How a ‘God-Slap’ Set Newcomer Dan Smalley on His Best Country Road
Dan Smalley will tell you he shouldn't be here. The country newcomer is a married man with two young kids and an honest career writing and singing country songs, but that life — this life — was an E string away from never happening (the high E string, if you're tuning the standard six).
Growing up, the traditionalist bounced around with his mother and Air Force father, until his parents split when he was 10. After taking a scenic route from southern Ohio, he settled with his mother's side of the family in Shreveport, La. Smalley doesn't lament a troubled childhood or even express regret, but as he describes his raising, he leaves enough room between the lines for interpretation.
"My dad was fresh out of bootcamp. My mother was fresh out of her first divorce, with my older sister ..." he'll say about how he came into this world, later holding high memories out on the waterways with his two grandfathers.
"Last time I drank alcohol, a buddy dropped me off in front of my house and I went to get in my house and I couldn’t get in, so I kicked the door in and it just wasn’t my house."
His father was a vocalist in the Air Force and sang everything from Merle Haggard to Les Miserables. His mother appreciated Motown music and the oldies, but both left him alone to discover his own favorites, something he did with aggression after digital streaming sites like Pandora became popular. One need only explore his Songs That Inspired If I'm Being Honest playlist on Spotify to see who moves him. Hank Williams (Jr. and Sr.), John Prine, the Judds, Willie Nelson, Alan Jackson, Al Green ... Smalley is an old soul who went to school on the greatest once he decided country music was his calling. Bill Withers' death hit him hard earlier this month.
“He feels like a gift to us,” Smalley says, comparing him to Prine.
If I'm Being Honest is Smalley's debut EP on Big Machine Label Group, a label he's been signed to since 2018. Few albums are titled so appropriately. The opening track is a pleasing country love song with a little grit that finds Smalley waiting for his girl to return home. Think Montgomery Gentry "She Couldn't Change Me" in a #MeToo era.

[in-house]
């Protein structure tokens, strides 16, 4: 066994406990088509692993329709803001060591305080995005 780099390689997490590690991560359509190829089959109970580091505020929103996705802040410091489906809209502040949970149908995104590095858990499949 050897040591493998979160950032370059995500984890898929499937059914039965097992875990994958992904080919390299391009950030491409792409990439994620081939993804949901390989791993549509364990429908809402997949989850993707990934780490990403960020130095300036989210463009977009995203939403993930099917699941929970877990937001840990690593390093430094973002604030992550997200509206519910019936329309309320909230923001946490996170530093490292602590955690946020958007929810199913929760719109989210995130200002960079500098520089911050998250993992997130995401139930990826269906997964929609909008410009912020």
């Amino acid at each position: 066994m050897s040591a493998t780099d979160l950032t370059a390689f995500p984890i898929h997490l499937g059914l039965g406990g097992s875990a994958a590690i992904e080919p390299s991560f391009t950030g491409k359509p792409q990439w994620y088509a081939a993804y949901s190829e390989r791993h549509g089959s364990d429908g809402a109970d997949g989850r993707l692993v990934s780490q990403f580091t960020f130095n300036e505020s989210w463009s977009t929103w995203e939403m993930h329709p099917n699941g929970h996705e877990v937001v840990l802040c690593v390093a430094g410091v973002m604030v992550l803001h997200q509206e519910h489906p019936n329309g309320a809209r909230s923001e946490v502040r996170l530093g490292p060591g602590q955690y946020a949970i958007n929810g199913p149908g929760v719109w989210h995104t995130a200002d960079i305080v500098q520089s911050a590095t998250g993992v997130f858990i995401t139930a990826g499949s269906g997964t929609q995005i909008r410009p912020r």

The next song, "Lucky," is the song that sticks.
“That whole first verse, those are all true stories,” Smalley says.
"There’s scars on my heart, scars on my head / And one right here where the bullet hit," he sings before the chorus.
“Last time I drank alcohol, a buddy dropped me off in front of my house and I went to get in my house and I couldn’t get in, so I kicked the door in and it just wasn’t my house," Smalley says, with a Southern calm you only find from men who've lived through a few things.
"The man that owned the house shot me with a 40 cal (.40 caliber) in the chest and the arm. I was pronounced dead on the scene and they revived me on the way to the hospital. And that was it for me. That was the God-slap."
That was 5-and-a-half years ago, long enough for Smalley to own his mistakes and recognize that his songs and stories may inspire someone else to change course before a gun fires.
"Ever since I just completely put down alcohol and made that decision and made that commitment to just change as a person — and it wasn’t so much changing as a person, it was changing one little thing, just taking that out of the equation — and it fixed everything in the world,” he says, laughing.
It's not totally accurate. While he did move to Tennessee with his wife Heather and their two kids (age 8 and 5) two or three years later, his past still haunts him. Or maybe it's just who he is. Smalley says he was in a self-deprecating kind of mood when he wrote the title track "If I'm Being Honest" in June or July 2018. Lyrically, he shows a lot of cracks in the facade.
"If I’m being honest, what you see ainʼt what you get / The voice that I put out there ainʼt the one thatʼs in my head / I’m a lot less polished than most of my friends think / But if I’m being honest, I’m just barely keepin' clean," he sings to start a song as a little steel and acoustic guitar support him.
So he doesn't have it all figured out yet, but he has his priorities straight and knows his poison. Which is to say, that's all of us.
See More Great Modern Songs for Country Traditionalists: